NEW YORK — As more media tablets pour into the market
this year, vendors can be expected to start using highprofile
apps as a marketing tool to draw in customers.
The most recent study by IDC regarding media tablet
shipments indicated that the number doubled to more
than 10 million in the fourth quarter of 2010, compared
with the prior quarter.
The research firm reported 10.1 million media tablets
shipped worldwide in the fourth quarter, up from 4.5 million
during the 2010 third quarter. For 2011, IDC is predicting
up to 50 million media tablets will ship worldwide.
However, the quarter saw Apple’s market share dip 20
percent to a still-dominant 73 percent, IDC said, due primarily
to competition from Samsung’s Galaxy Tab, which
garnered 17 percent of the market. This drop is not expected
Despite a large influx of new media tablets coming onto
the market later this year, IDC expects Apple’s market
share to range between 70 percent and 80 percent. This
is due to Apple having already put out a second-generation
model, the iPad 2, while the majority of the industry
is still working on entering the field with their first models.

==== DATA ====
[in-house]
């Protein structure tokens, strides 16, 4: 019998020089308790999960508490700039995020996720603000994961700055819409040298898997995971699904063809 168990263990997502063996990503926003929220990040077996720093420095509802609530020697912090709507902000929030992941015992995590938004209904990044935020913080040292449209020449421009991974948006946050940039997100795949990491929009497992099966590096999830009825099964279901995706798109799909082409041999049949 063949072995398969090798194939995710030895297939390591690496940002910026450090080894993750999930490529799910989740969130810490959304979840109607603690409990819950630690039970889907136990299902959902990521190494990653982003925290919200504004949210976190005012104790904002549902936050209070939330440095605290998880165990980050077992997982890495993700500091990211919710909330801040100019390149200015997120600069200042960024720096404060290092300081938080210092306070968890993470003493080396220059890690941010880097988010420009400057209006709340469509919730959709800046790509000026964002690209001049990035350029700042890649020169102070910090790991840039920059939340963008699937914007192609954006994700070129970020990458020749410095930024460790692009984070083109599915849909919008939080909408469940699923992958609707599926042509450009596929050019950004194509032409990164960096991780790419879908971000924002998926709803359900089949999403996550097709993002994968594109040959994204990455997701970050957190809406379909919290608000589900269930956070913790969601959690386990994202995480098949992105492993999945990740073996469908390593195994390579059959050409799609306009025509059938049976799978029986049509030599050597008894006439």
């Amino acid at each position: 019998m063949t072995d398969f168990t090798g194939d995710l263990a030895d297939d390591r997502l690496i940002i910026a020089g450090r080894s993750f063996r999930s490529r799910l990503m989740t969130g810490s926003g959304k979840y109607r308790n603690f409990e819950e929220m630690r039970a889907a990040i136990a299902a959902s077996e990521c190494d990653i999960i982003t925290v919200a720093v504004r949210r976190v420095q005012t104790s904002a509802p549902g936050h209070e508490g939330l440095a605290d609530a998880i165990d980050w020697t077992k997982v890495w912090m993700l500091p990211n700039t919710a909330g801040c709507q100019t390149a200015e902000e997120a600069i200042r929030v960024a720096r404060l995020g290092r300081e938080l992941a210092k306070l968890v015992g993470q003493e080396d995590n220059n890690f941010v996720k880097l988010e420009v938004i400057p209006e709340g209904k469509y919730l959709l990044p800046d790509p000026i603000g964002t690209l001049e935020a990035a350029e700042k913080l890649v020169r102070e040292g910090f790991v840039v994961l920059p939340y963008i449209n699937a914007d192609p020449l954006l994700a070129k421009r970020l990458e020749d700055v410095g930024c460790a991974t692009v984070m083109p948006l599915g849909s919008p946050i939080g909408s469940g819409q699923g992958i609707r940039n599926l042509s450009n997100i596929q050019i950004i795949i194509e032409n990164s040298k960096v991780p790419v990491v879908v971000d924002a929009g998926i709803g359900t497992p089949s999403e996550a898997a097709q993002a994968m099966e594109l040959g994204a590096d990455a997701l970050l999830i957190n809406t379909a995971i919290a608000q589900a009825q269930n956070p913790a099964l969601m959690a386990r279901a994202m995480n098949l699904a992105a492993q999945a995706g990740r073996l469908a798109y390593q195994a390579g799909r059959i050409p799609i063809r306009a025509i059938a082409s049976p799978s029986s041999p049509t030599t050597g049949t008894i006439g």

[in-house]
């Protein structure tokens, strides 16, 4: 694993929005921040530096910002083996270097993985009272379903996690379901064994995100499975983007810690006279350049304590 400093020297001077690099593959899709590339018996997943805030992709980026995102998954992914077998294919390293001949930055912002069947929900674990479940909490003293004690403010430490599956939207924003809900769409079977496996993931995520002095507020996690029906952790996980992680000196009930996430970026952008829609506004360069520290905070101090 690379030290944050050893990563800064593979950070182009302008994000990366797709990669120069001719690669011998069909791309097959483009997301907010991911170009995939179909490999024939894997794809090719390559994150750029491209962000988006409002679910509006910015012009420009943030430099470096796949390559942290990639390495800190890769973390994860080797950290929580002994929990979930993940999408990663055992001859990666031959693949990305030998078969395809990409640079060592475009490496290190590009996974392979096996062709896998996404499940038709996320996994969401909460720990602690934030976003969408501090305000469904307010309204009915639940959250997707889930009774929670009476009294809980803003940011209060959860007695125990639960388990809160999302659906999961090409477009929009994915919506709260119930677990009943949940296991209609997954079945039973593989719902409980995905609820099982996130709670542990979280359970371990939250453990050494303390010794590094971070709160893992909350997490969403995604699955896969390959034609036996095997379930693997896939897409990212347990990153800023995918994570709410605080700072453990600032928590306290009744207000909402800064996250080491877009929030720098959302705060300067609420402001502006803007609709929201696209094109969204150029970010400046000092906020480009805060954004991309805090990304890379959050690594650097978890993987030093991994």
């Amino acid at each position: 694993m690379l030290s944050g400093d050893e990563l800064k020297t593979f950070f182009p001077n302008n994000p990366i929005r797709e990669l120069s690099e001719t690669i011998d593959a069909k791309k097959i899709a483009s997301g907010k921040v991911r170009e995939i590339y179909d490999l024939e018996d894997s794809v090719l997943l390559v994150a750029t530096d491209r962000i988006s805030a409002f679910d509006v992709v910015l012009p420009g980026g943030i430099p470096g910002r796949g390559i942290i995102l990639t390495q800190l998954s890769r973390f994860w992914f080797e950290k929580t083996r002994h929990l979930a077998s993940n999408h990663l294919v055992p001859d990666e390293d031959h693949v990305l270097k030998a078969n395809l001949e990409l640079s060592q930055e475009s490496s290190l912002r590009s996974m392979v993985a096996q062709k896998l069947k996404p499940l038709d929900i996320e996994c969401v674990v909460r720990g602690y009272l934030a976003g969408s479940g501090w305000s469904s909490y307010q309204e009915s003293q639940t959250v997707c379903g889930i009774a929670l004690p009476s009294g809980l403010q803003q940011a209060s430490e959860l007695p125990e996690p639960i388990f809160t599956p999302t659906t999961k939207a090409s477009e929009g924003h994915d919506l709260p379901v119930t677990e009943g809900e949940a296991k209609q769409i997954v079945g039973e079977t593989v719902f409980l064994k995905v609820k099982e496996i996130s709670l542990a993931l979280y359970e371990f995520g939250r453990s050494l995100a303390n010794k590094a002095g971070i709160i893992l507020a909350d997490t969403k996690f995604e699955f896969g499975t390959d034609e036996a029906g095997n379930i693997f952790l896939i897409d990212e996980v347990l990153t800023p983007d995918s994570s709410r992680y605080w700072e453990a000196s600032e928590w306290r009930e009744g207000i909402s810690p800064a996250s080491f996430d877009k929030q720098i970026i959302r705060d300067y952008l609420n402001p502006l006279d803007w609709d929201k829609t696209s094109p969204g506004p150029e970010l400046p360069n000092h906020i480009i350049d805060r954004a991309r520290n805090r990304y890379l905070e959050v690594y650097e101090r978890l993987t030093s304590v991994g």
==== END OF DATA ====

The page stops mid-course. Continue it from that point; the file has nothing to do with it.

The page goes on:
IDC believes Samsung will give up chunks of its market
share as new competitors enter the mix, despite the
launch later this year of a 10.1-inch Galaxy Tab based on
the Android 3.0 OS.
IDC defines a media tablet as having a screen size no
smaller than 5 inches and no larger than 14 inches. It must
use a lightweight operating system like Android or iOS
and be powered by an ARM or x86 processor. IDC considers
a tablet PC as one running a full OS and just an
“Apps will play a very important role,” Loren Loverde,
IDC’s program VP, worldwide PC tracker program.
“Viewsonic views apps as the ‘gas’ of the tablet market,
said Michael Holstein, the company’s VP, visual solutions
group. “Apple’s success is due to the wealth of apps available
and the same thing is now happening with Android.”
Holstein added that apps bundled with a tablet help deliver
an out-of-the-box positive experience for customers,
and some consumers are knowledgeable enough about
apps to know they want a device that uses an OS with
To help deliver this experience, ViewSonic is including
Google’s Mobile Services bundle with its 10.1-inch and
7-inch tablets. The other hot app categories that will draw
customer interest are social networking, photos and music.
Loverde believes vendors will start promoting the hot
apps that operate on their devices to draw attention
in what will quickly become a crowded
market in 2011. This will be particularly true for
new entrants into the field like Hewlett-Packard,
which is using WebOS, an operating system
unique to that company.
Others, like Research In Motion’s (RIM)
BlackBerry, will need to leverage apps that benefit
its core enterprise customers, Loverde said.
RIM is making some progress on the consumer
side of the market with its newer consumerfriendly
BlackBerrys, and this could carry over
when the company rolls out its tablet products.